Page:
The entrained-phase fluidized bed rises within the furnace 25 and moves toward the screen sections 52, to be carried through the exhaust ducts 53 into a particulate material separator, such as cyclone. The relatively-fine inert material is separated from the combustion gases within the separator, is cooled therein and recycled back into the lower portion of the dense-phase fluidized bed through the recycle ports 44. The fine limestone particles and the coal ashes which are of such minute dimensions that they pass through the separator, are captured by a second particulate material recovery device, such as a bag housing, which functions as a filter. The combustion gases are exhausted to the atmosphere in a conventional manner, and the separated limestone particles and coal ash are disposed of.
Unheated water introduced into the steam drum 12 through the water feed pipe 16 is conducted downwardly through the downcomers 32. A portion of this water is passed from the downcomers 32, through the lower transfer pipes 34 and the lower header 29, and into the tubes 26 forming the boiler walls 21-24, as described above. Heat from the dense-phase fluidized bed as well as the entrained fluidized bed converts a portion of the water into steam, and the mixture of water and steam rises in the tubes 26, is collected in the upper ring header 30, and is transferred to the steam drum 12 by the upper series of transfer pipes 35. The remaining portion of the unheated water in the downcomers 32 is introduced into the bundle of tubes 46 and 46a by the riser transfer pipes 50 and the headers 48 or, alternatively, the transfer pipes 50, the headers 48, and the connector pipes 47. Heat from the entrained-phase fluidized bed converts a portion of the water within the tubes 46 and 46a to steam, and this mixture of steam and water is introduced into the steam drum 12 at the upper end of each of the tubes. The steam and water are separated within the steam drum 12 in a conventional manner, and the separated steam is conducted from the steam drum by the steam pipes 14. The separated water is mixed with the fresh supply of water from the feed pipe 16, and is recirculated through the flow circuits in the manner just described.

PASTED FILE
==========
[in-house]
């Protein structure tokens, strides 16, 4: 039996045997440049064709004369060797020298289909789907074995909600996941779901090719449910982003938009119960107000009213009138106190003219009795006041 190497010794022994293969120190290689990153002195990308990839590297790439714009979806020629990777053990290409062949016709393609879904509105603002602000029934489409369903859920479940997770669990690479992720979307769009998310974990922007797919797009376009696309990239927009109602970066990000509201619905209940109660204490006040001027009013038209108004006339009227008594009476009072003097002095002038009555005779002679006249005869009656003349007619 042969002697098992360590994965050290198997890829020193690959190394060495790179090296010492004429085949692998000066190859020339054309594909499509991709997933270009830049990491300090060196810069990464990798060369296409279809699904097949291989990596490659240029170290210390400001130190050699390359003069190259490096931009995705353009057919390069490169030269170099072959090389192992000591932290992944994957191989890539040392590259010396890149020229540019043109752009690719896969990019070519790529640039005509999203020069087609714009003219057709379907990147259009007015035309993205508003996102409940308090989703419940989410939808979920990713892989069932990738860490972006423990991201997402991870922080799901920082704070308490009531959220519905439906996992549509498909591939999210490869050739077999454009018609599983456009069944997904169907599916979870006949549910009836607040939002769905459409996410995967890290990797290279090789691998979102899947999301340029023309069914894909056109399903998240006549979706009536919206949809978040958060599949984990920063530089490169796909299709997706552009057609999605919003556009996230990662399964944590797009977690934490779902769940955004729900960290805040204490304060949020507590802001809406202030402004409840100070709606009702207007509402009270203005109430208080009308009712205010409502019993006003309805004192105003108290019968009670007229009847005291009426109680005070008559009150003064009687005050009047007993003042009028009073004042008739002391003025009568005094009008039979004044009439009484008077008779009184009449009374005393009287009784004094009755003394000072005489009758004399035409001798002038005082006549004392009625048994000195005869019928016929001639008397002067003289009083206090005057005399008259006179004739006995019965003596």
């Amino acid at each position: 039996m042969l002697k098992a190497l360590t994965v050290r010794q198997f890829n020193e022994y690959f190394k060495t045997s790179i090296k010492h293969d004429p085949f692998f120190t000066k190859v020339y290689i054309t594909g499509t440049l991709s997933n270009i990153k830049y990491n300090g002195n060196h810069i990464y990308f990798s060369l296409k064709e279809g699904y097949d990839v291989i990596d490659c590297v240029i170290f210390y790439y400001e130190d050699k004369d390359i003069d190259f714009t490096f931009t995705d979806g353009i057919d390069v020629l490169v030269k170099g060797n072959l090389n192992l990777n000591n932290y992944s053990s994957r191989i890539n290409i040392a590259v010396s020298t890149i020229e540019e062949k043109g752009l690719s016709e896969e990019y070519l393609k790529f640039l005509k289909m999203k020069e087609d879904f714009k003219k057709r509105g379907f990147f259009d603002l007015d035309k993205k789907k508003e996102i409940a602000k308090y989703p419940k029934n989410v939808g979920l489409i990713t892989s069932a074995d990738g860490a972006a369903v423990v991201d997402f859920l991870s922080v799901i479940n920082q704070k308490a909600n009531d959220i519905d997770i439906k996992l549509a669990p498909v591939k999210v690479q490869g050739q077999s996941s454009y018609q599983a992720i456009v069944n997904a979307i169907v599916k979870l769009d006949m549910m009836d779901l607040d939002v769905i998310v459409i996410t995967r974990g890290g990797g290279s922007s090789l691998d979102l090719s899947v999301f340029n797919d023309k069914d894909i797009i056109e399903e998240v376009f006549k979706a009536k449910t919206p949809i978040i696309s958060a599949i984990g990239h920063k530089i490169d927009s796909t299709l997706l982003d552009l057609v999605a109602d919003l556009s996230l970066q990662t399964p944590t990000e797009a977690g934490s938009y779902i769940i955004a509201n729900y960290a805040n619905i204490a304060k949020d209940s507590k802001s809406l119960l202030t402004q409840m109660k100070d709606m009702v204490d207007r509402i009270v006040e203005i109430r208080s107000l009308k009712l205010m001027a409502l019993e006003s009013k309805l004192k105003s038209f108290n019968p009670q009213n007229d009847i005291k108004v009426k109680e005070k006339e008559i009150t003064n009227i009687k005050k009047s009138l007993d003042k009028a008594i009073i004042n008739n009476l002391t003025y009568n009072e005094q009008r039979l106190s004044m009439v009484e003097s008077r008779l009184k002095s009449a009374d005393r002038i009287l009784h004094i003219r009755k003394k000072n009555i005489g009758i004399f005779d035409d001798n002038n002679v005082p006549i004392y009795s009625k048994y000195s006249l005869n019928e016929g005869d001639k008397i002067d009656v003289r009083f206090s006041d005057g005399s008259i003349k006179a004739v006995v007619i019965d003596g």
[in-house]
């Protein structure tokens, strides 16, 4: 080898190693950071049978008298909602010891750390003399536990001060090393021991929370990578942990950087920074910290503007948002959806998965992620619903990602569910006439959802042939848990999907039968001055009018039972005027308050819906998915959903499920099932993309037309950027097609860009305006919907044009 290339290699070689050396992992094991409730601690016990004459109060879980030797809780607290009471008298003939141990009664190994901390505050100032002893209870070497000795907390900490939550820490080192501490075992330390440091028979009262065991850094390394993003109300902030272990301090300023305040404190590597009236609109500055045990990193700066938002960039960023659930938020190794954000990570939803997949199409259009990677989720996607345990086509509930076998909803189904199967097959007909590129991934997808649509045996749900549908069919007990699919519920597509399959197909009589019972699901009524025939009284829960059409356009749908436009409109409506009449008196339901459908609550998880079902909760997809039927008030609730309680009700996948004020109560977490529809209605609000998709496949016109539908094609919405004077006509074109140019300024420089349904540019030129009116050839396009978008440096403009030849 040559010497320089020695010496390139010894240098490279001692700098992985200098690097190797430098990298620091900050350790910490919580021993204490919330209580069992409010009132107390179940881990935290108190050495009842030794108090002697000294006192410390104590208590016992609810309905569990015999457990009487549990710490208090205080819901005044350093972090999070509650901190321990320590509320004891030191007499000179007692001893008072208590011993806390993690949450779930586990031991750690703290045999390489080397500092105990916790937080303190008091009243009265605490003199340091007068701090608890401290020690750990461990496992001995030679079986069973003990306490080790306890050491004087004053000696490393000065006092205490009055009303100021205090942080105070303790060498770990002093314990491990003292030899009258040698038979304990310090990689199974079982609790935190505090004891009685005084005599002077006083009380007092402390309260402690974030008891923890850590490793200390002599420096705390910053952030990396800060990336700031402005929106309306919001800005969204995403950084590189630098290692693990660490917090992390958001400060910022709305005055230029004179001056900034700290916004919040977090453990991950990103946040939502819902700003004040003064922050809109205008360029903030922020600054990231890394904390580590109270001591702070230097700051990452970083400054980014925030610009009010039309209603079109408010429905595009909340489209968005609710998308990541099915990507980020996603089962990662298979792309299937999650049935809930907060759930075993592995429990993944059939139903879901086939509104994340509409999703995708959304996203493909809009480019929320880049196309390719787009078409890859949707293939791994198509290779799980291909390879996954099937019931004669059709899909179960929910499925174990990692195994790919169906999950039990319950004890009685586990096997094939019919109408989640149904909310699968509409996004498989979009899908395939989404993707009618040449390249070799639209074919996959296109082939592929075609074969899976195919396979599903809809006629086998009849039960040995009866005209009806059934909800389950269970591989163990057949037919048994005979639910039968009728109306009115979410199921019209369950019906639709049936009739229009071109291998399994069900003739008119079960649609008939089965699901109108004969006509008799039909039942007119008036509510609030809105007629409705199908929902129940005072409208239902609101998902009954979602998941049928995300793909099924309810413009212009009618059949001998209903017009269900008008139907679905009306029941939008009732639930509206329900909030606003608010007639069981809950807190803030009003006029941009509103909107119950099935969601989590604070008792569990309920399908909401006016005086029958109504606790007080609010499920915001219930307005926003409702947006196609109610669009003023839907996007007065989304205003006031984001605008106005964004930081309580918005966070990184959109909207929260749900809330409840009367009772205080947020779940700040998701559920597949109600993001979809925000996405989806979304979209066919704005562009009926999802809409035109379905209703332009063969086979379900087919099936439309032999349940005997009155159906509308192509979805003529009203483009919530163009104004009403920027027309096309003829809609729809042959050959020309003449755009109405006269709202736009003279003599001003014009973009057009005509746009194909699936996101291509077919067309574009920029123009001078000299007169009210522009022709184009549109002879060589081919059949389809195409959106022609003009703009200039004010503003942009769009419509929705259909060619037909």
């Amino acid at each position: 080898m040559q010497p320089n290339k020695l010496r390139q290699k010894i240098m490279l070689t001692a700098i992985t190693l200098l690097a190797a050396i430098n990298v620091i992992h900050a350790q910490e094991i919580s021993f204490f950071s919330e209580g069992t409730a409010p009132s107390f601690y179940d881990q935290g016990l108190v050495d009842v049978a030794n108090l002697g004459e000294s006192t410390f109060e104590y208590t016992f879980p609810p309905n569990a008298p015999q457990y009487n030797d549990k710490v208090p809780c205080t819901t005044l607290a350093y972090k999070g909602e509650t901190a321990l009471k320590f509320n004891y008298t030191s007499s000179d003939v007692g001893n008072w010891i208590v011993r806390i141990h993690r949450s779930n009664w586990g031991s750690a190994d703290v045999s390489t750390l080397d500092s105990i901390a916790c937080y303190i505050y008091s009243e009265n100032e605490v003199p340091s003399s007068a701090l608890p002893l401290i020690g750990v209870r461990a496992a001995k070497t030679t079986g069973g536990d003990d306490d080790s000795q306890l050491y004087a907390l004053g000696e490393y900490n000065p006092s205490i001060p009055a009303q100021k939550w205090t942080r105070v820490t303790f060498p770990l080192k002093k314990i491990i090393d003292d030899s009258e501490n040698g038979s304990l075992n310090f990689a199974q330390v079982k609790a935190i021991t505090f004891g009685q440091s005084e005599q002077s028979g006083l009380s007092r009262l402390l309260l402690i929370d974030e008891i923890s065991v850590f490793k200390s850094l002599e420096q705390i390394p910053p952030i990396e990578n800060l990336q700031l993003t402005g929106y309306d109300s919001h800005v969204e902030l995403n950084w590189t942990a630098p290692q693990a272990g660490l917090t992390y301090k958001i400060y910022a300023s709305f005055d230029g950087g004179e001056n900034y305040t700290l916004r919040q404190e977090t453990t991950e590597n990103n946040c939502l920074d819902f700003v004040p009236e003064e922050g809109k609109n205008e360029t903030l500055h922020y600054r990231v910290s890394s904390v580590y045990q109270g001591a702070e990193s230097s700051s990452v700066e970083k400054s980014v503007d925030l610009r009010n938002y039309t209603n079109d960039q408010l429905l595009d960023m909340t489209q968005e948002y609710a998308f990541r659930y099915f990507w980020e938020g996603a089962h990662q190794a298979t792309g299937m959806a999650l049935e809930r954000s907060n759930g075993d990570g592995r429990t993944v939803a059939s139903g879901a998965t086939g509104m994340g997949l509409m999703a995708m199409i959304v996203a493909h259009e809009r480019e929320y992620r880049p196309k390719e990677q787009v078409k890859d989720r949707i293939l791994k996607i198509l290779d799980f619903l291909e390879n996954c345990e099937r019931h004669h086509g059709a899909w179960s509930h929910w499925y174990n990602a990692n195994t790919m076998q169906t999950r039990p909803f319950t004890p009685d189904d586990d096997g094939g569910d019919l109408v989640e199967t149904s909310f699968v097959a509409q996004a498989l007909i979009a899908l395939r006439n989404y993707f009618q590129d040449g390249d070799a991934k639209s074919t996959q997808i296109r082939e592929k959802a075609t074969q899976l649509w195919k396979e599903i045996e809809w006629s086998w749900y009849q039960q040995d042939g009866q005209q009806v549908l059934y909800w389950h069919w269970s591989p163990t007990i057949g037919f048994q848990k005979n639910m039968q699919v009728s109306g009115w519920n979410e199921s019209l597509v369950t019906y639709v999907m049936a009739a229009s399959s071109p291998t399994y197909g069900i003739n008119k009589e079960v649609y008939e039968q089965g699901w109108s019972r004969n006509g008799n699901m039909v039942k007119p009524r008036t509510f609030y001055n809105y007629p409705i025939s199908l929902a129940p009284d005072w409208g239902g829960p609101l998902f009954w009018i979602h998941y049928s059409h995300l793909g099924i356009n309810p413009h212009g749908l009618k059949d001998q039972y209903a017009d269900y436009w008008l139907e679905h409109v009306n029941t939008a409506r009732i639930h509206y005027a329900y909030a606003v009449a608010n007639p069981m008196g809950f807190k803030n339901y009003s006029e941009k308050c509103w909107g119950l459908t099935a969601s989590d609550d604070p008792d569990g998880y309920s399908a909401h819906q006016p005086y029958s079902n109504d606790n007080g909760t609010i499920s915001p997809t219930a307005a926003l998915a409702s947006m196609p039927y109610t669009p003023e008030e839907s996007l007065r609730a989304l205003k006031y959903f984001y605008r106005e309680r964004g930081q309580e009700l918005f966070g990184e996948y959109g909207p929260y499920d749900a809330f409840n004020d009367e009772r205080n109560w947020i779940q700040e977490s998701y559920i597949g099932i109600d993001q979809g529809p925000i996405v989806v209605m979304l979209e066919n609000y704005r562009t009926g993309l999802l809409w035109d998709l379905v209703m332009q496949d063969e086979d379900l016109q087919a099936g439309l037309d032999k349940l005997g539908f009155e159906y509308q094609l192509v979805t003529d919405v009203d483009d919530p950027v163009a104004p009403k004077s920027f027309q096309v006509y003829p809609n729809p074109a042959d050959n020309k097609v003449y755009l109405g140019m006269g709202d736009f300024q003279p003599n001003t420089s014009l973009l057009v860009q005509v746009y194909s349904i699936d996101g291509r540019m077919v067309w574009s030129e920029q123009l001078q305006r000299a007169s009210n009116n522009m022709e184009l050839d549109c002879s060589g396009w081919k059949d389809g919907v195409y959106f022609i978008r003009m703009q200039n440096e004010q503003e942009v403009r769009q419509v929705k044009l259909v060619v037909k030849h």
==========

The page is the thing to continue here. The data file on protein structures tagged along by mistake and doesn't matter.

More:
A steam generator has thus been disclosed which utilizes to full advantage the unique features of the fast-fluidized bed process. By providing a steam generator with a fast-fluidized bed process as the heat source, and by utilizing vertically-disposed heat transfer tubes, many of the foregoing problems associated with the conventional fluidized bed processes employed in conjunction with either horizontally-disposed heat transfer tubes or vertically-disposed tubes extending through perforated air distribution plates, can be resolved.